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On a scale of 1 to 5, how unimportant (1) or important (5) is it to get awesome, reliable data alongside your qualitative UX research findings?
Hopefully, you think it’s important, and if you did, then read on! In this article, you’ll learn how to use Rating Scale questions to supplement your qualitative research with some good, hard data.
In a previous post, Streamline your UX research with customer experience analytics, I discussed the overall benefits and guidelines that UserTesting’s Research Team keeps in mind as we incorporate survey-style questions into our studies. This post will dive specifically into the creation and use of Rating Scales to support your qualitative findings.
Rating Scale questions are the most utilized of the three types of metrics questions, probably because they are the easiest indicator of user highs and lows. The responses provide terrific data for the creation of charts and graphs, which can help you convey to others how your team’s product is performing.
How difficult (1) or easy (5) was it to log in to the app using Facebook? (1=Very difficult, 5=Very easy)
How unlikely (1) or likely (5) would you be to recommend this game to a friend? (1=Not at all likely, 5=Extremely likely)
How cluttered (1) or organized (5) do you consider the home page? (1=Cluttered, 5=Organized)
How untrustworthy (1) or trustworthy (5) do you consider the site? Please explain your answer aloud. (1=Not at all trustworthy, 5=Entirely trustworthy)
How disinterested (1) or interested (5) are you in purchasing boosters for this game? (1=Not at all interested, 5=Extremely interested)
Please rate your agreement with the following statement: "I understand what I can do here and who this site is for." (1=Strongly disagree, 5=Strongly agree)
Giving clear labels for each endpoint of your Rating Scale will make your question easy to understand.
Rating scales are highly adaptable, and they can be used to measure many different things, but only if the people taking your test understand what you’re asking them to measure!
Make sure that your question involves two ends of a spectrum (and that you’re effectively communicating those endpoints).
To prevent bias, make sure you include both endpoints (the good and the bad) in your question.
People are naturally eager to please, so if you ask users how easy it was to accomplish something, their inclination is to say it was easy---even if they struggled.
To avoid introducing bias into the response, it’s best to mention both ends of the spectrum as you ask your question (in this example, how difficult or easy). Including the both sides of the scale in the body of your question also reinforces the endpoints you’ve defined and lowers the chance that a user will misread your question.
We tend to consider low numbers to be bad, and high numbers to be good. Take a look at the chart below, for the example.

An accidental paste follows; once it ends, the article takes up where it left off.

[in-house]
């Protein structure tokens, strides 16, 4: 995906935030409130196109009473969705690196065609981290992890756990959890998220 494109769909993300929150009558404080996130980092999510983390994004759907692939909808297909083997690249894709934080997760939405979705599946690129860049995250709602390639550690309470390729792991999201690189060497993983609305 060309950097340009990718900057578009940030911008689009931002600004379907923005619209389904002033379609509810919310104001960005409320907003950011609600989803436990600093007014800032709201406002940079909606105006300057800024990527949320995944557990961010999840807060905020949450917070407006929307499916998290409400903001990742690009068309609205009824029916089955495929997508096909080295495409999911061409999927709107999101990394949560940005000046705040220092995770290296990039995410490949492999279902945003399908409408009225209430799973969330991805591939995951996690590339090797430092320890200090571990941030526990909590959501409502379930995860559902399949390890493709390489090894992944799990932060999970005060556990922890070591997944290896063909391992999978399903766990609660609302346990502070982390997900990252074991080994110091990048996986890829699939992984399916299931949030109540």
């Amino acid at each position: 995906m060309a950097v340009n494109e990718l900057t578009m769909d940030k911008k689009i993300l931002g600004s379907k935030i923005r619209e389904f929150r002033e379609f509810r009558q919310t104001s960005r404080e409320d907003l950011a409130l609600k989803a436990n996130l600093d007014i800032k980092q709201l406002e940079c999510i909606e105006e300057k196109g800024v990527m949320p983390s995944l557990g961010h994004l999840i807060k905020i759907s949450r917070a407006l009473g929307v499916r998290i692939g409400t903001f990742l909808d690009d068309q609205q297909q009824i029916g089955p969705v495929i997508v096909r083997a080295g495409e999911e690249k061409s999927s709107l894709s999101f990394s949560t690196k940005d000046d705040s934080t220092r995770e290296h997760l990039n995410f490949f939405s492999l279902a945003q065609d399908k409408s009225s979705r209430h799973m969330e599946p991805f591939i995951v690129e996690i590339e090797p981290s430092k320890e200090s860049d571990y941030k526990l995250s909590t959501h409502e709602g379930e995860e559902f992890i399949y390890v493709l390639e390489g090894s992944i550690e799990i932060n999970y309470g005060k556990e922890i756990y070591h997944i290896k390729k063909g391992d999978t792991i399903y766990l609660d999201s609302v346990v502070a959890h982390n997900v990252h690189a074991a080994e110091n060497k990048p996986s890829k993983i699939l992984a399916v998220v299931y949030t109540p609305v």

Which of these tasks seems like it was hardest to accomplish? Which one was easiest?
Even without knowing the question, you probably assume that finding an item didn’t go very well, while adding an item to the cart went just about perfectly. We automatically associate higher numbers with good news and lower numbers with bad news.
But what if I told you that in this question, 1 meant "Very Easy" and 5 meant "Very Difficult?" It drastically changes our understanding of the results.
Because we tend to think of the highest number as the positive point in a rating scale, we can easily overlook a scale that has been labeled the opposite way:
This question uses endpoints that are the opposite of what we would naturally expect.
The UserTesting Research Team has repeatedly observed that if confronted with a question like this, users will often provide a positive verbal response (i.e. "It was great!"), but click the “5” radio button, despite the label saying that 5 = Low Quality.
So do yourself---and your users---a favor, and always label 1 as the “pain” point, and 5 as the “positive” point.
Pro tip: If you set up a rating scale question and realize that the two endpoints are neutral and/or the positive point is right in the middle, consider turning it into a multiple-choice question instead.
For example, asking users to rate something on a scale of “Too small” (1) to “Too big” (5) is a sure-fire way to confuse your users, and it’s more difficult to tally up the results of ratings than it is to determine how many users answered “Too big”, “Too small,” or “Just right” via multiple choice.
Imagine you’re testing out a new application. You found it in the App Store and downloaded it easily, but spent 7 extremely frustrating minutes trying to find the option to create a new account. Then you’re confronted with the following question:
This question is actually asking two separate things (downloading the app and setting up the account).
Do you rate the first part (downloading the app) as Very Easy? Do you rate the last part (account setup) as Very Difficult? Or do you split the difference, and average out the two ratings by answering 3?
Our Research Team has watched users do all three options, which makes for some very messy quantitative data; so try not to measure too much with your Rating Scale questions.
Instead, write individual rating scale questions for each task that your users perform. If you’re worried about users mistaking the second question as a duplicate, you can always capitalize the task you are asking users to rate, for additional emphasis:
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